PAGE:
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Monday, 6 May 2013




6 May 1882: The Assassination of Cavendish & Burke aka The ‘Phoenix Park Murders’ on this day.

The Under Secretary for Ireland Thomas Henry Burke, and the newly arrived Chief Secretary Lord Frederick Cavendish, were both stabbed to death in the Phoenix Park by members of a secret organisation known as ‘The Invincibles’. Five of the assassins were later executed in Kilmainham Jail and a number of others were sentenced to long terms of imprisonment. This event rocked Anglo-Irish relations to the core and was the most shocking and audacious attack on members of the British Political Establishment in Ireland during the course of the 19th Century.

The Phoenix Park tragedy, as it may well be called, occurred on the evening of Saturday, May 6, 1882. Its victims were Mr. Thomas H. Burke, the under-secretary, and Lord Frederick Cavendish, the new chief-secretary. Undersecretary Burke, on that evening, was walking from the Castle to his lodge or official residence in the Phoenix Park, when he accidentally met Lord Cavendish, who accompanied him in the direction he was going.


When near the Phoenix Monument, they were surrounded by five or six men, armed with knives, who attacked them instantly. Surprised and unarmed the secretaries made scarcely any resistance, and were stabbed;and hurled to the ground where they expired in a few minutes.

Cavendish – who was married to Lucy Cavendish the niece of British Prime Minister William Ewart Gladstone, and had worked as Gladstone's personal secretary – had only arrived in Ireland the day he assassinated  He was not the main target but Burke. He had just met by chance with as they walked towards the vice regal Lodge and was a man of whom it could be truly said he was in the wrong place at the wrong time.

The hunt for the perpetrators was led by Superintendent John Mallon, a Catholic who came from Armagh. He suspected a number of former Fenian activists. A large number of suspects were arrested and kept in prison by claiming they were connected with other crimes. By playing off one suspect against another Mallon got several of them to reveal what they knew.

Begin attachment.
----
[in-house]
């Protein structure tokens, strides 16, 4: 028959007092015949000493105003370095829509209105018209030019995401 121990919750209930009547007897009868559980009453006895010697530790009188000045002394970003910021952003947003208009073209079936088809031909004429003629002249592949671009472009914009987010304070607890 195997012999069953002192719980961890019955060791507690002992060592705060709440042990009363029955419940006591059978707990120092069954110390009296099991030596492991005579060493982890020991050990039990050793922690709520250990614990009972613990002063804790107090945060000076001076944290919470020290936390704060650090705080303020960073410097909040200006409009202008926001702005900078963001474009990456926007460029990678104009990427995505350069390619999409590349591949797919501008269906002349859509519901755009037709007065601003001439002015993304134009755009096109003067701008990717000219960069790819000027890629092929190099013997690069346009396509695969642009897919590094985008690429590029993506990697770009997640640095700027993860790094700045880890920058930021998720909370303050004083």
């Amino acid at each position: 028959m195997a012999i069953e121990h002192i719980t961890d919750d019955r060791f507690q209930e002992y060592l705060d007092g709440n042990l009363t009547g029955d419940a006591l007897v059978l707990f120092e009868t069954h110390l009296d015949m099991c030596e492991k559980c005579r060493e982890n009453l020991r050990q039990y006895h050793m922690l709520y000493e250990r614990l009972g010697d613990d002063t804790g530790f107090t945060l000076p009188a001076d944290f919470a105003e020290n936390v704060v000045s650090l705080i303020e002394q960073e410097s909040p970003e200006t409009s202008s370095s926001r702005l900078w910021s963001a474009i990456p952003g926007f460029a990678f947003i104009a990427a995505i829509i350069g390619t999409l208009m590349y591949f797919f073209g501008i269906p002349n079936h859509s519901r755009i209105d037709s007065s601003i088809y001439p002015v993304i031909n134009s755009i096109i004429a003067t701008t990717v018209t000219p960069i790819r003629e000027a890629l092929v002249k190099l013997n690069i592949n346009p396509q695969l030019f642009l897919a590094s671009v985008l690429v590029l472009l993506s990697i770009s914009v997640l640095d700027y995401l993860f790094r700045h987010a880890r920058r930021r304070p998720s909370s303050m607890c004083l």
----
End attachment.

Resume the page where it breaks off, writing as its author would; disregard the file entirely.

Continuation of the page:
The Invincibles' leader James Carey, Michael Kavanagh and Joe Hanlon agreed to testify against the others. Joe Brady, Michael Fagan, Thomas Caffrey, Dan Curley and Tim Kelly were convicted of the murder and were hanged by William Marwood in Kilmainham Gaol in Dublin between 14 May and 4 June 1883. Others were sentenced to serve long prison terms.

The chief Traitor James Carey was No 1 of the Invincibles and a Dublin City Councillor. His turning Queens evidence brought him freedom but put his life in mortal danger. He was spirited off to London and with his family was dispatched by ship bound for Australia. As fortune would have it he was recognised on board by another member of the Irish Republican fraternity and from then on, unbeknownest to himself, was a marked man.


His life being in great danger, he was secretly, with his wife and family, put on board the Kinfauns Castle, bound for the Cape, and sailed on July 6 under the name of Power. On board the same ship was Patrick O'Donnell, a bricklayer. He became friendly with Carey, without knowing who he was. After stopping off in Cape Town, he was informed by chance of the real identity of Carey. He went with his victim on board the Melrose in the voyage from Cape Town to Natal, and when the vessel was 12 miles off Cape Vaccas, on July 29, 1883, using a pistol he had in his luggage, shot Carey dead.[

O'Donnell was brought to England and tried for murder, and being found guilty, was executed at Newgate on December 17.

James Carey - Wikipedia, the free encyclopedia